Our blog is to keep family and friends informed of our motorhome journeys.
We have dreamed of this for many years and finally our dream has come true.
We are looking forward to many happy miles ahead.
One's destination is never a place, but a new way of seeing things. Henry Miller.

Saturday, February 3, 2018

Visit to Andersonville NPS

02 February 2018

Today we drove to Andersonville NHS. This has been on our list and finally came to reality. I strongly recommend this as a stop if in the area. Featured as the first stop is the POW museum with exhibits honoring POW's from all wars.It is the only park in the National Park System to serve as a memorial to all American Prisoners of War.





Andersonville or Camp Sumter was one of the largest Confederate prisons during the Civil War built in 1864. Prisoners were moved here from the Federal prison in Richmond due to greater security and food supply. In the 14 months of its existence, more than 45,000 Union soldiers passed through the gates of the stockade. 13,000 died from disease,poor sanitation, malnutrition and exposure. It was described by prisoners as "hell on earth". The camp was covered with vermin, lice and maggots.

When we arrived, saw a strange marking in the sky. Any ideas?



































There were over 100 African American soldiers imprisoned here who had joined the Union Army. They received no medical treatment and were forced to work the burial detail and other hard labor.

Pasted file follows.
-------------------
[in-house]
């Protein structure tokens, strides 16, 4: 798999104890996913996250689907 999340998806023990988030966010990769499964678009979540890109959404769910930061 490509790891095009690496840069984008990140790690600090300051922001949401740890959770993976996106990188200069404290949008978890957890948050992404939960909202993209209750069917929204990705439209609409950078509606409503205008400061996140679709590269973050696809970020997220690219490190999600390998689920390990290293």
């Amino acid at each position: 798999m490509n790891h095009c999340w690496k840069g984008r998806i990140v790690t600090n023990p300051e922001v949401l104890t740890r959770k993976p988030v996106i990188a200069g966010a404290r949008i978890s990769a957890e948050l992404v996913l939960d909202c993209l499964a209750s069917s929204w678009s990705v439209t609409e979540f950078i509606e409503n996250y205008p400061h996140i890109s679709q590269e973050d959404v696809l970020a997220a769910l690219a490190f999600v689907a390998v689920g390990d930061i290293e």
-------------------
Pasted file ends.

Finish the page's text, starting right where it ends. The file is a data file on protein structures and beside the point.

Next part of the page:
After the war hundreds of the released prisoners died on their way home when the steamboat Sultana exploded and sank near Memphis in 1865. Others died from diseases contracted during their imprisonment.

Andersonville is the most infamous Civil war prison of the 150 or so set up across the country with some 56,000 prisoners dying while in captivity.

On the driving tour is the Andersonville National Cemetery established in 1865 and continues to serve as a final resting place for Veterans and their spouse.

The first interments were soldiers who died in the prison as well as those who died in hospitals, other prison camps, on the battlefields bringing the total to 13,800 with 500 marked unknown. Today there are over 20,000 interments. Prisoners were buried side by side in trenches with no coffin. Dorence Atwater who detailed to work in the hospital recorded the names and gravel locations of the deceased which he copied and smuggled out upon his release. The War Department refused to publish the list. It was when he met Clara Barton who was looking for missing soldiers that they together marked the graves of the dead. Thanks to their work, more than 95 percent of the graves were identified and stone markers placed.










We then taveled to some other markers that John wanted for his website.

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